Nobel Prize winning astrophysicist Adam Riess discusses supernovae

submitted by: nsf

Nobel Prize winning astrophysicist Adam Riess answers questions about his research on supernovae and his life outside the lab.

Science Nation - Super Stars

submitted by: nsf
Who are the biggest super stars in the universe? For Adam Burrows, an astrophysics professor at Princeton University, it's not who, but "what," and they are far from Hollywood, or even earth, for that matter. Burrows would tell you biggest super stars are the stars that die in a massive explosion called a "supernova." With support from the National Science Foundation, Burrows investigates supernovae and he has recently created 3D computer simulations showing the actual moment of a star's...

Science Nation - IceCube

submitted by: nsf
- Searching below the surface of Antarctica for the mysterious neutrino - There's nothing like temperatures that can reach minus 100 degrees Fahrenheit to keep you on your toes. For engineers Erik Verhagen and Camille Parisel, working in Antarctica on a project appropriately called "IceCube" is both challenging and exciting. For more visit: http://www.nsf.gov/news/special_reports/science_nation/icecube.jsp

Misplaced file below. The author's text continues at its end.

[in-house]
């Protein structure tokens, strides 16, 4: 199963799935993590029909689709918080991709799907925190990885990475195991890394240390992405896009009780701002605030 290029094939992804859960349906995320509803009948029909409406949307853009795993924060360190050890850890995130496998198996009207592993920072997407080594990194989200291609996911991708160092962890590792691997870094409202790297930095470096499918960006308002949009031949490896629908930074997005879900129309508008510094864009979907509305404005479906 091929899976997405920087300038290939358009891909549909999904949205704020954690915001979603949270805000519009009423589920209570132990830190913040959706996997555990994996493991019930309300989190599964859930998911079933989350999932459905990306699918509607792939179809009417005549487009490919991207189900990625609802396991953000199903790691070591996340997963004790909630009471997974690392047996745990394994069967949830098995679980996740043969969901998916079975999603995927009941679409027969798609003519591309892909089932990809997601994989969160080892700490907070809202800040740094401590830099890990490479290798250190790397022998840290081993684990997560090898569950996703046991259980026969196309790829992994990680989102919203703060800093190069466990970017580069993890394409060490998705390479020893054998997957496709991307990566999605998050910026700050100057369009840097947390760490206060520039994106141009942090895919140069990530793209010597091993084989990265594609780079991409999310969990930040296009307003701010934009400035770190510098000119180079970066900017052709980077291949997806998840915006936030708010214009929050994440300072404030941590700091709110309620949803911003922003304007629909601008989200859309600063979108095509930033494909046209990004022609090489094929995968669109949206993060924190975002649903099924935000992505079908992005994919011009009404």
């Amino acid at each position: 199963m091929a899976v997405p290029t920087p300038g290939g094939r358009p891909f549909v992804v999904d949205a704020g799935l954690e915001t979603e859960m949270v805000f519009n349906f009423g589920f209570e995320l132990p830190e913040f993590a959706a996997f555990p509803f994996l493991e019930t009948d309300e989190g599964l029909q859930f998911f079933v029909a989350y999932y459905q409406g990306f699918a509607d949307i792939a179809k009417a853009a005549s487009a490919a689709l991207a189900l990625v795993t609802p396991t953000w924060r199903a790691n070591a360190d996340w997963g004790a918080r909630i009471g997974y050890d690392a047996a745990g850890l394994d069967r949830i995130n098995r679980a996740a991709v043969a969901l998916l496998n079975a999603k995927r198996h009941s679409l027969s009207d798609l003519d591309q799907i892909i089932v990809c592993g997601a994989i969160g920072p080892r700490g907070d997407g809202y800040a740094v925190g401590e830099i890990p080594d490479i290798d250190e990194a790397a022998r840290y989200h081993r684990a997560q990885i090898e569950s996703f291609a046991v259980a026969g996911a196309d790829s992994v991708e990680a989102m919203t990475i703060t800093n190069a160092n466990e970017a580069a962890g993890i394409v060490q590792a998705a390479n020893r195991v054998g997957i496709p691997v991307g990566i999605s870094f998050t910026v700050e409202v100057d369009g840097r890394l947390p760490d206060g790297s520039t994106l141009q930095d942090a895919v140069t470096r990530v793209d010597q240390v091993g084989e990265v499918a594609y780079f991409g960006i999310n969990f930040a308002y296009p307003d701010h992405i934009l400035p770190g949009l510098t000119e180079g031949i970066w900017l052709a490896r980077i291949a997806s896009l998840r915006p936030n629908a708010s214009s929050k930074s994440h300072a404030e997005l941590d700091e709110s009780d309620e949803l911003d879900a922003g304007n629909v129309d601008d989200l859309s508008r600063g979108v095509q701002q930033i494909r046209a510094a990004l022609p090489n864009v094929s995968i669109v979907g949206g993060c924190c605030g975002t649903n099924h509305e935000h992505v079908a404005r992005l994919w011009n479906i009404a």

Magnetoglobus Multicellularis: magnetic organism, part 2

submitted by: icamvid

Presented at the I2CAM/FAPERJ Spring School, 2008 in Rio de Janeiro, Brazil
Henrique Lines de Barros (0:00)

NMR for Protein Structural Determination and Dynamics, part 2; Magnetoglobus Multicellularis: magnetic organism, part 1

submitted by: icamvid

Presented at the I2CAM/FAPERJ Spring School, 2008 in Rio de Janeiro, Brazil
Ana Paula Valente (0:00)
Henrique Lines de Barros (32:00)

What Genomes Can Tell Us About the Past by Sydney Brenner - Part 2: (42:36)

submitted by: video_collector

In the second part of talk, I explore other clues that suggest that genomes are not at equilibrium. Some genes appear to be changing more slowly and these older "fossil" genes in modern day genomes may give us insight into the distant past. I also hope to convince you that many of the great mysteries in contemporary biology do not require big research labs but can be solved through "home genomics"- piecing together information through a computer, the internet, and an inquisitive mind.

What Genomes Can Tell Us About the Past by Sydney Brenner - Part 1: (39:06)

submitted by: video_collector
By looking at the light from distant galaxies and having well-established calibration methods, astrophysics can make hypotheses about the history of our universe. Do we have similar "rulers" in biology that could allow us to reconstruct the remote past and the evolution of species on this planet? The answer is likely "yes" and the clues are undoubtedly contained in the many whole genome sequences that are now available for inspection. However, it is critical to evaluate the assumptions that...